HOME > Chowhound > Wine >

Discussion

Wine market in free fall?

I'm seeing "specials" all over, by all major retailers ( NY & CA ).

That's not so unfrequent.

What IS unfrequent, however, is this peculiar combination of factors:

a) offers are for new releases;
b) we're not talking "en primeur" here, items are all in stock;
c) special price in U$S very close to European winery release price in Euros, even in some cases U$S price LOWER than Euro price;
d) provenance mostly France, Italy, Spain.

Question to insiders: is it as bad as it looks?

  1. Click to Upload a photo (10 MB limit)
Delete
  1. I wouldn't call it free fall.

    American consumers are spending less overall, and wine is often seen as a luxury item, rather than as a substance essential to one's being.

    In spite of the euro/dollar comparison, Europe has for several years been in what has been termed a recession. There's also been an overall drop-off in wine consumption, though some think this is more related to health issues than the economy.

    My guess is that the American wine market will really be hit next year, when the nation hasn't recovered from its unofficial recession, and the 2007 and 2008 vintages will be markedly higher in cost. Making wine (actual winemaking, bottling, aging, distributing) this year cost a lot more than last year -- fuel costs a lot more, but so does water and electricity and all sorts of little things like wire for trellising. All that will show up in the bottle price.

    Sales of ultra-premium wines have never taken a hit. The sales of those expensive wines are impervious to economic fluctuations.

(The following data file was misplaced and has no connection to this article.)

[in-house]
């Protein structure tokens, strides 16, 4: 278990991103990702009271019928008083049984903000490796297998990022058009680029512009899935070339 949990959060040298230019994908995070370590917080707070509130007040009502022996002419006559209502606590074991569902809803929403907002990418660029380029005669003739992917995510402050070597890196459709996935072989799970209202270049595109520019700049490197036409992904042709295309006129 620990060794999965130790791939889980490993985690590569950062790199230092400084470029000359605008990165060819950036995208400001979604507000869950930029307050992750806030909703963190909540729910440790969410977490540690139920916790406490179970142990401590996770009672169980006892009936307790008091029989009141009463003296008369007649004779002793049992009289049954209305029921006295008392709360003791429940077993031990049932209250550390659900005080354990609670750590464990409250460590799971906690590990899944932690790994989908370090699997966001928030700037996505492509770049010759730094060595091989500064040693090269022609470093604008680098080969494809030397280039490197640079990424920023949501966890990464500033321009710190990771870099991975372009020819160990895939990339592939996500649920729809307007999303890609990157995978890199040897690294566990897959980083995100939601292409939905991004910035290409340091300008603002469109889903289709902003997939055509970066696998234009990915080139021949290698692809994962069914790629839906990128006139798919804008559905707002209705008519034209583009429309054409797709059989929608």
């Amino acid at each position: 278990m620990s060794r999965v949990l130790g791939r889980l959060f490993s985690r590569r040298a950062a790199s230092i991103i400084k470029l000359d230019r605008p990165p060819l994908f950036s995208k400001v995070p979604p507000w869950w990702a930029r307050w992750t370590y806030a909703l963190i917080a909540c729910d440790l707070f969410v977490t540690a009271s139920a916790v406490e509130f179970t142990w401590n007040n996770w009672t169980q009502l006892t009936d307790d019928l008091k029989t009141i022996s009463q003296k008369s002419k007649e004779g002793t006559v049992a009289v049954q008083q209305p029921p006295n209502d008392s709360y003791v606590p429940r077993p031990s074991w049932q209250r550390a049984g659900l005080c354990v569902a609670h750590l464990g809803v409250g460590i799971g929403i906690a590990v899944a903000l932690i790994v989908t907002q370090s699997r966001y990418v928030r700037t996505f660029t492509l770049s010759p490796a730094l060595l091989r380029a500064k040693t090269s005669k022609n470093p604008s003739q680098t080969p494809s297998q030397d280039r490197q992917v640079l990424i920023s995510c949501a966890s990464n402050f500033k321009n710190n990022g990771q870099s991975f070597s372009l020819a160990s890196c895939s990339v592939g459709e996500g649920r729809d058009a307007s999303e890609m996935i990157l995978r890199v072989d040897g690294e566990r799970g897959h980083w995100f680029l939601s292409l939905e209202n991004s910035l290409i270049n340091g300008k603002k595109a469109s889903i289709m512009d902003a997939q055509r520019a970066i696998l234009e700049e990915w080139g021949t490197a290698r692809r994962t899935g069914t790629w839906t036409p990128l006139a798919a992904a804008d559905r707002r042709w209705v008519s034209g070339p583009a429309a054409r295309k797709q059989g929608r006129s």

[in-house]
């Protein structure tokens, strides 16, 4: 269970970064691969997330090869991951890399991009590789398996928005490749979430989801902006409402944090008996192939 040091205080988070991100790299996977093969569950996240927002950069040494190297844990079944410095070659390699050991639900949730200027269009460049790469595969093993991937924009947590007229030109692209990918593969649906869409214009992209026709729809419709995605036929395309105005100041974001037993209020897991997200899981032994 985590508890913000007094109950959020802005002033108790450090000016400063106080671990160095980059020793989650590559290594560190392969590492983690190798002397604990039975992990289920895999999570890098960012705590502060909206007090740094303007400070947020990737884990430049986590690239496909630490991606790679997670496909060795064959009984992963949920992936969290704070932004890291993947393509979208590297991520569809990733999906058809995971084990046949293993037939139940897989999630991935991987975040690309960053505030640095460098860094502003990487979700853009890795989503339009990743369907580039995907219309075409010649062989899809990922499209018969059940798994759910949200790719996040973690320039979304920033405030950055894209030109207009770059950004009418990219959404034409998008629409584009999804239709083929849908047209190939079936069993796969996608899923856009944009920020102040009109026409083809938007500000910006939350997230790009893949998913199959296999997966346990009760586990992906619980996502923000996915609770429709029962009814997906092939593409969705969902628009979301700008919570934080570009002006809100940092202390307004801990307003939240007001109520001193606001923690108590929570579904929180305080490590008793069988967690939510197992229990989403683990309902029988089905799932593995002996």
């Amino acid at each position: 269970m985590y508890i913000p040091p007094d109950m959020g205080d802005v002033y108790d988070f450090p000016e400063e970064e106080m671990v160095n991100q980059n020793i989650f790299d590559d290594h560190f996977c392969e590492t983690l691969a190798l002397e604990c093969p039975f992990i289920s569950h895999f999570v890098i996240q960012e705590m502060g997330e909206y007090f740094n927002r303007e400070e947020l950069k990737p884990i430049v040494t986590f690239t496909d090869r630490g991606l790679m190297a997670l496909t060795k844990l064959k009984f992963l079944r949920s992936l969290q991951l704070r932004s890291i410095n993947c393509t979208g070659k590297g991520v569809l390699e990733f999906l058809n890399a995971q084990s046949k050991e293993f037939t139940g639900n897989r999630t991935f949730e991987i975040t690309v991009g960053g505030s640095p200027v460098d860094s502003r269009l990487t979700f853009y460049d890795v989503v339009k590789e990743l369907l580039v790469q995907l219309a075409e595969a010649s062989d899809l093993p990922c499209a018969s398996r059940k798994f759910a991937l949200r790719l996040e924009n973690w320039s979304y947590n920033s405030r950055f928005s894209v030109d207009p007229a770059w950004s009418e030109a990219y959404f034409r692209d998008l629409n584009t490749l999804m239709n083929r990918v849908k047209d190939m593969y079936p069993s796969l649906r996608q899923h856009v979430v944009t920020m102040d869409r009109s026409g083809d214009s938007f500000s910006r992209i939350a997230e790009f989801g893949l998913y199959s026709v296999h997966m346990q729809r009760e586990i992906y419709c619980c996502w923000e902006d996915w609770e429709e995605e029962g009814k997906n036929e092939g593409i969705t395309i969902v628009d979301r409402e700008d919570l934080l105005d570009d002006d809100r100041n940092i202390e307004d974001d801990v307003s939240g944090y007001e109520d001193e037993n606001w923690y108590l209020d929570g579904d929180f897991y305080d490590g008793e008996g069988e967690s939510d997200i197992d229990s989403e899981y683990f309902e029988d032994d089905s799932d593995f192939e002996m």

1. It looks like you are refering to are European wines. If that's the caswe then I am beginning to see a decline in pricing.

      Now, if only those VERY FEW California mailing lists that allocate to me would go along with what you see, then I'd be pleased. Unfortunately, the ones that I get allocations on seem to just increase pricing at will. I dropped out on many lists because their pricing just keeps creeping up and all did was hasten my taste evolution to the Old World stuff which, duh, I had always found to be better anyways.

      1. RicRios,

        I'll be interested to see how this plays out. I've seen all sorts of "discounts" on various high-end items, especially on ones that might well be defined as "luxury."

        To date, I have not seen a price decline in my wines, but will be watching.

        Hunt

        1. Are you talking about a specific price category?

          Chain store data indicates that overall, US wine sales have increased over the last 12 months, up 7.6% in $$, and 5.8% in cases, meaning on average, the US consumer is spending more on wine this year than last .

          Domestic wines are up more than 7%
          French wines are up almost 11%
          Italian wines down 1.5%
          Spanish wines down 6%
          Australian wines down 2% (this is a big 2%)

          Anecdotally, I have heard from a number of high end CA producers, and importers that on-premise sales are suffering, and this is where we typically see things slow down first.

          I think it's a little premature to be talking free fall. But if you see any great deals out there how about sharing a post!

          1 Reply
          1. re: Sam B

            Some examples from actual retail purchases in the last couple months. Prices are per bottle (before tax), no minimum qty required.

            1) 2004 Philippe Delesvaux Coteaux du Layon "Sélection des Grains Nobles" 500 ml. Winery price € 30, U$S reg $75.00, purchased in July at K&L Hollywood for $28.99

            2) 2004 Rayas Chateauneuf-du-Pape Réservé, both white and red. Winery price € 75, U$S reg $140, purchased August at Wine House LA for $76.00

            3) 2003 Giovanni Rosso Barolo Ceretta. Winery price € 40.00, U$S reg 75.00, purchased August at Zachy's NY for $39.99

            These are basically random picks from 3 major retailers, the list goes on and on.

          2. This is a complicated issue overall. And the deep discounting you see at the retail level may or may not have anything to do with what is happening elsewhere in the distribution chain. Does the retailer need to turn over inventory to make room for new product?